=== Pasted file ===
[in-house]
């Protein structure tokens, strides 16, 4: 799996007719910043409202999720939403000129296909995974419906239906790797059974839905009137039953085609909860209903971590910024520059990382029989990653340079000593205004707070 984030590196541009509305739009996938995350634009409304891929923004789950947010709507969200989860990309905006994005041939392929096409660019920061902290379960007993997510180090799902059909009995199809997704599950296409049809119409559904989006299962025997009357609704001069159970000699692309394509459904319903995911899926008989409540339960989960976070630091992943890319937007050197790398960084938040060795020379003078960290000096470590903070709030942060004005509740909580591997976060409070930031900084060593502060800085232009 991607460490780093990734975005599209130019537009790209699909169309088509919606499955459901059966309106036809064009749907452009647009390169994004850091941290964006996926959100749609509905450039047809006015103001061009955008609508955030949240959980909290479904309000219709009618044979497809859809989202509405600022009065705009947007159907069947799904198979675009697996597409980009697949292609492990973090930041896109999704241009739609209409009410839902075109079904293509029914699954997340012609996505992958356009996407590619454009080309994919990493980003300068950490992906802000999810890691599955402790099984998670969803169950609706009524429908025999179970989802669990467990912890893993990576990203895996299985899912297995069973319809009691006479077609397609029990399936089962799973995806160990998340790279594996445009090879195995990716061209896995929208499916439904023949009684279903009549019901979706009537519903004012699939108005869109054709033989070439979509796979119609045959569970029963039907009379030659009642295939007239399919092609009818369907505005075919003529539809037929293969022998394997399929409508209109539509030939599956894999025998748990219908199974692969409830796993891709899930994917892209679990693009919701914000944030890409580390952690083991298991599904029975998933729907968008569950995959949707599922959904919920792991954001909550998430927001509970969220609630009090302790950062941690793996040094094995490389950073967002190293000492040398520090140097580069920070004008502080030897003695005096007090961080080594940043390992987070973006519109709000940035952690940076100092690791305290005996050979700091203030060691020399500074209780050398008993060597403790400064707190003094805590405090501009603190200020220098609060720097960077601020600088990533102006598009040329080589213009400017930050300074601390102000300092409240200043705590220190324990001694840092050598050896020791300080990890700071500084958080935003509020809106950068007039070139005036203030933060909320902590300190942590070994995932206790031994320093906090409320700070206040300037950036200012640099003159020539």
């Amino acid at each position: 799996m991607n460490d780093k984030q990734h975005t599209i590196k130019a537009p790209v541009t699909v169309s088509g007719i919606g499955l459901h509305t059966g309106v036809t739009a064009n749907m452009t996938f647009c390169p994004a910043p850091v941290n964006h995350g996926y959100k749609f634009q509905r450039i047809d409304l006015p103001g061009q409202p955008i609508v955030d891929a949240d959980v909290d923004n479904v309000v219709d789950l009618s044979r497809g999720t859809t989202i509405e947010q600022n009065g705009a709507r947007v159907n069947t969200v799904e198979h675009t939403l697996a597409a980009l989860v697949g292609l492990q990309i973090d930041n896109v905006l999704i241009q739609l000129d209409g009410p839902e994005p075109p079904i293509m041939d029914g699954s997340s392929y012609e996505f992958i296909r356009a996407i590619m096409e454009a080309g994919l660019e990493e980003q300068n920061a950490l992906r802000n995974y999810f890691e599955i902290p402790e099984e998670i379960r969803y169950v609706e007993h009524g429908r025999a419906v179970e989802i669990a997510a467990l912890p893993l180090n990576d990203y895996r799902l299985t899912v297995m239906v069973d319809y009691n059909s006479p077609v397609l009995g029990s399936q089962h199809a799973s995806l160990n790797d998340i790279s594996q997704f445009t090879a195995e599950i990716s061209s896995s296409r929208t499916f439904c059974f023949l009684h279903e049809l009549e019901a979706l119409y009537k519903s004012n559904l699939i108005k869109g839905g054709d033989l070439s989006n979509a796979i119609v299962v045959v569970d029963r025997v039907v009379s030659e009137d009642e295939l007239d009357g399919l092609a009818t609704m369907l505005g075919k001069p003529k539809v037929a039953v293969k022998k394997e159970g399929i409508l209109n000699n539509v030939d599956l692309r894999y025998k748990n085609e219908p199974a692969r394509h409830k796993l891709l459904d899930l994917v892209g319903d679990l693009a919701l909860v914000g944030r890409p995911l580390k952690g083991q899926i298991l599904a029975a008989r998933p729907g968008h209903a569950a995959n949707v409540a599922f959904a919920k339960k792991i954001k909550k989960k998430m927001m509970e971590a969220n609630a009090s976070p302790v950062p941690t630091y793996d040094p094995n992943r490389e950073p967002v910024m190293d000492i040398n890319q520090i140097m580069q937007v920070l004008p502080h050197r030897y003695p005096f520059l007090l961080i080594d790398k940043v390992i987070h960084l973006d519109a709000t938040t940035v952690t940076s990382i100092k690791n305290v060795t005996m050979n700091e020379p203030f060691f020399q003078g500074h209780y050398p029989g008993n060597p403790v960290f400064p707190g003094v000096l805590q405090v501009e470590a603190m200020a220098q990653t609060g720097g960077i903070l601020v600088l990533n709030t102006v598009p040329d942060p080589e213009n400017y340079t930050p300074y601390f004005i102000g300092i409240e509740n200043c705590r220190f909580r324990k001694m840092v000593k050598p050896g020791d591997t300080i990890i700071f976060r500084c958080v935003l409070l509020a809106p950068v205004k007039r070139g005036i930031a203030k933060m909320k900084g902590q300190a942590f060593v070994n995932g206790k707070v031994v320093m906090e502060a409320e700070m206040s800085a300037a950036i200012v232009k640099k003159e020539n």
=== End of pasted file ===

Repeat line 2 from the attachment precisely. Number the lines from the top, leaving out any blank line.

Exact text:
């Protein structure tokens, strides 16, 4: 799996007719910043409202999720939403000129296909995974419906239906790797059974839905009137039953085609909860209903971590910024520059990382029989990653340079000593205004707070 984030590196541009509305739009996938995350634009409304891929923004789950947010709507969200989860990309905006994005041939392929096409660019920061902290379960007993997510180090799902059909009995199809997704599950296409049809119409559904989006299962025997009357609704001069159970000699692309394509459904319903995911899926008989409540339960989960976070630091992943890319937007050197790398960084938040060795020379003078960290000096470590903070709030942060004005509740909580591997976060409070930031900084060593502060800085232009 991607460490780093990734975005599209130019537009790209699909169309088509919606499955459901059966309106036809064009749907452009647009390169994004850091941290964006996926959100749609509905450039047809006015103001061009955008609508955030949240959980909290479904309000219709009618044979497809859809989202509405600022009065705009947007159907069947799904198979675009697996597409980009697949292609492990973090930041896109999704241009739609209409009410839902075109079904293509029914699954997340012609996505992958356009996407590619454009080309994919990493980003300068950490992906802000999810890691599955402790099984998670969803169950609706009524429908025999179970989802669990467990912890893993990576990203895996299985899912297995069973319809009691006479077609397609029990399936089962799973995806160990998340790279594996445009090879195995990716061209896995929208499916439904023949009684279903009549019901979706009537519903004012699939108005869109054709033989070439979509796979119609045959569970029963039907009379030659009642295939007239399919092609009818369907505005075919003529539809037929293969022998394997399929409508209109539509030939599956894999025998748990219908199974692969409830796993891709899930994917892209679990693009919701914000944030890409580390952690083991298991599904029975998933729907968008569950995959949707599922959904919920792991954001909550998430927001509970969220609630009090302790950062941690793996040094094995490389950073967002190293000492040398520090140097580069920070004008502080030897003695005096007090961080080594940043390992987070973006519109709000940035952690940076100092690791305290005996050979700091203030060691020399500074209780050398008993060597403790400064707190003094805590405090501009603190200020220098609060720097960077601020600088990533102006598009040329080589213009400017930050300074601390102000300092409240200043705590220190324990001694840092050598050896020791300080990890700071500084958080935003509020809106950068007039070139005036203030933060909320902590300190942590070994995932206790031994320093906090409320700070206040300037950036200012640099003159020539």